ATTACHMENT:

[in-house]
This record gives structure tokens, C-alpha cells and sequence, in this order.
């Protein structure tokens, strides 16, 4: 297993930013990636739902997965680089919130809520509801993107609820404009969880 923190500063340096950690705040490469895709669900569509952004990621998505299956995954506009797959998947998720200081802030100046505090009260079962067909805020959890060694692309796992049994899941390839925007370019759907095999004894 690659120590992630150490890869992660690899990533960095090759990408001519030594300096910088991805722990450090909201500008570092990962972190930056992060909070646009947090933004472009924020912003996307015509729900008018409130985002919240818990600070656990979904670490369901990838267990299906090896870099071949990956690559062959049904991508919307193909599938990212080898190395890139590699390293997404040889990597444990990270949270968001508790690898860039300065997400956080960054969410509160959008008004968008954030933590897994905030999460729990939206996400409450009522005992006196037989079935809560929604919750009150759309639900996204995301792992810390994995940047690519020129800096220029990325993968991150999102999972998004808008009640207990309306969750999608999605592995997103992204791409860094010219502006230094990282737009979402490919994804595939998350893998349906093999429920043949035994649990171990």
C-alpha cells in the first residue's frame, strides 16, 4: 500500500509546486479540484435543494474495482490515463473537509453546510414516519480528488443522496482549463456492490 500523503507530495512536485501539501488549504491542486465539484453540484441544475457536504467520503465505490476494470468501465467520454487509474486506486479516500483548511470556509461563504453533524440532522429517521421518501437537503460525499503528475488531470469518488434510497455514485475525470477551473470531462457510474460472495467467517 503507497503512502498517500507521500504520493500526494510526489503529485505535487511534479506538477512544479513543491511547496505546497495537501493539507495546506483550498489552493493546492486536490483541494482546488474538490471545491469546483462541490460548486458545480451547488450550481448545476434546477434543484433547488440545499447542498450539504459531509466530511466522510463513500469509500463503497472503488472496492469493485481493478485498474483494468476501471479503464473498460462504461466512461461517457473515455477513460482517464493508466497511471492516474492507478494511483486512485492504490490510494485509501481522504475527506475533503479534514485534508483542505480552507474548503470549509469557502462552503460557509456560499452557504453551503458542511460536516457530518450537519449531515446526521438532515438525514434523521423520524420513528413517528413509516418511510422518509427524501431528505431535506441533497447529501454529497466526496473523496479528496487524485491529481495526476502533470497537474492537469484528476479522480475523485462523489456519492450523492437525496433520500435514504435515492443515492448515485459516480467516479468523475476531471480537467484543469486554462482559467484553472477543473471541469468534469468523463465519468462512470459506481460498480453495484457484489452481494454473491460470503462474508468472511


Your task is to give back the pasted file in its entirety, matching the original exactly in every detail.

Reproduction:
[in-house]
This record gives structure tokens, C-alpha cells and sequence, in this order.
């Protein structure tokens, strides 16, 4: 297993930013990636739902997965680089919130809520509801993107609820404009969880 923190500063340096950690705040490469895709669900569509952004990621998505299956995954506009797959998947998720200081802030100046505090009260079962067909805020959890060694692309796992049994899941390839925007370019759907095999004894 690659120590992630150490890869992660690899990533960095090759990408001519030594300096910088991805722990450090909201500008570092990962972190930056992060909070646009947090933004472009924020912003996307015509729900008018409130985002919240818990600070656990979904670490369901990838267990299906090896870099071949990956690559062959049904991508919307193909599938990212080898190395890139590699390293997404040889990597444990990270949270968001508790690898860039300065997400956080960054969410509160959008008004968008954030933590897994905030999460729990939206996400409450009522005992006196037989079935809560929604919750009150759309639900996204995301792992810390994995940047690519020129800096220029990325993968991150999102999972998004808008009640207990309306969750999608999605592995997103992204791409860094010219502006230094990282737009979402490919994804595939998350893998349906093999429920043949035994649990171990």
C-alpha cells in the first residue's frame, strides 16, 4: 500500500509546486479540484435543494474495482490515463473537509453546510414516519480528488443522496482549463456492490 500523503507530495512536485501539501488549504491542486465539484453540484441544475457536504467520503465505490476494470468501465467520454487509474486506486479516500483548511470556509461563504453533524440532522429517521421518501437537503460525499503528475488531470469518488434510497455514485475525470477551473470531462457510474460472495467467517 503507497503512502498517500507521500504520493500526494510526489503529485505535487511534479506538477512544479513543491511547496505546497495537501493539507495546506483550498489552493493546492486536490483541494482546488474538490471545491469546483462541490460548486458545480451547488450550481448545476434546477434543484433547488440545499447542498450539504459531509466530511466522510463513500469509500463503497472503488472496492469493485481493478485498474483494468476501471479503464473498460462504461466512461461517457473515455477513460482517464493508466497511471492516474492507478494511483486512485492504490490510494485509501481522504475527506475533503479534514485534508483542505480552507474548503470549509469557502462552503460557509456560499452557504453551503458542511460536516457530518450537519449531515446526521438532515438525514434523521423520524420513528413517528413509516418511510422518509427524501431528505431535506441533497447529501454529497466526496473523496479528496487524485491529481495526476502533470497537474492537469484528476479522480475523485462523489456519492450523492437525496433520500435514504435515492443515492448515485459516480467516479468523475476531471480537467484543469486554462482559467484553472477543473471541469468534469468523463465519468462512470459506481460498480453495484457484489452481494454473491460470503462474508468472511